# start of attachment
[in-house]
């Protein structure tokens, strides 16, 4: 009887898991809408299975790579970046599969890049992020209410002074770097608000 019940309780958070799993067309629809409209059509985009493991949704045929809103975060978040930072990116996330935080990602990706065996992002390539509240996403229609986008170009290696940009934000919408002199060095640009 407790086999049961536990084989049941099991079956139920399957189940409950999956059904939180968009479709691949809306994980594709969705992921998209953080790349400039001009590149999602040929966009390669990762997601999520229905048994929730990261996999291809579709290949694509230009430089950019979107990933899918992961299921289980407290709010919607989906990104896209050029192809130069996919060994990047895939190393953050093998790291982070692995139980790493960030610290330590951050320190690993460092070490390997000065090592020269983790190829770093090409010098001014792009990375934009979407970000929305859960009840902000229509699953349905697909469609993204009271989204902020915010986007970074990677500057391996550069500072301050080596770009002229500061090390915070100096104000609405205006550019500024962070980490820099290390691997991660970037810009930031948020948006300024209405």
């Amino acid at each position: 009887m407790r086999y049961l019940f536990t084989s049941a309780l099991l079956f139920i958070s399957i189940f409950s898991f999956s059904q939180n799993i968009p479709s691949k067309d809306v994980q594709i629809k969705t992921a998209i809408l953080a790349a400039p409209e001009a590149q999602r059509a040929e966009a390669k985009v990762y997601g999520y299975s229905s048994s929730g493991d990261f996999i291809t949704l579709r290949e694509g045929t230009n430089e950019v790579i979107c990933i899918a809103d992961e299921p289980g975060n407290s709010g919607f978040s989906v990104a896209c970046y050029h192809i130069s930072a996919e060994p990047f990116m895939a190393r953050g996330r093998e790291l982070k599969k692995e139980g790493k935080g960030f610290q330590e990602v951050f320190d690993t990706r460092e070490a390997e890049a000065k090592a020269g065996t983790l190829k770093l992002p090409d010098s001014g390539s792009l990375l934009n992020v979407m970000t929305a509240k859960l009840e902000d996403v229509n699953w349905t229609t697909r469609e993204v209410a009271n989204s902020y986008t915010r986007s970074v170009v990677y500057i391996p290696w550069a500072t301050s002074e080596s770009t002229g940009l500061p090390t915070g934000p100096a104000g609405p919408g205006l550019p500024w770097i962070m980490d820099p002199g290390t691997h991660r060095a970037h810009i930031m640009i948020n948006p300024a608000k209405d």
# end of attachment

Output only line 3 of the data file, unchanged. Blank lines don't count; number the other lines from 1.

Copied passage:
């Amino acid at each position: 009887m407790r086999y049961l019940f536990t084989s049941a309780l099991l079956f139920i958070s399957i189940f409950s898991f999956s059904q939180n799993i968009p479709s691949k067309d809306v994980q594709i629809k969705t992921a998209i809408l953080a790349a400039p409209e001009a590149q999602r059509a040929e966009a390669k985009v990762y997601g999520y299975s229905s048994s929730g493991d990261f996999i291809t949704l579709r290949e694509g045929t230009n430089e950019v790579i979107c990933i899918a809103d992961e299921p289980g975060n407290s709010g919607f978040s989906v990104a896209c970046y050029h192809i130069s930072a996919e060994p990047f990116m895939a190393r953050g996330r093998e790291l982070k599969k692995e139980g790493k935080g960030f610290q330590e990602v951050f320190d690993t990706r460092e070490a390997e890049a000065k090592a020269g065996t983790l190829k770093l992002p090409d010098s001014g390539s792009l990375l934009n992020v979407m970000t929305a509240k859960l009840e902000d996403v229509n699953w349905t229609t697909r469609e993204v209410a009271n989204s902020y986008t915010r986007s970074v170009v990677y500057i391996p290696w550069a500072t301050s002074e080596s770009t002229g940009l500061p090390t915070g934000p100096a104000g609405p919408g205006l550019p500024w770097i962070m980490d820099p002199g290390t691997h991660r060095a970037h810009i930031m640009i948020n948006p300024a608000k209405d």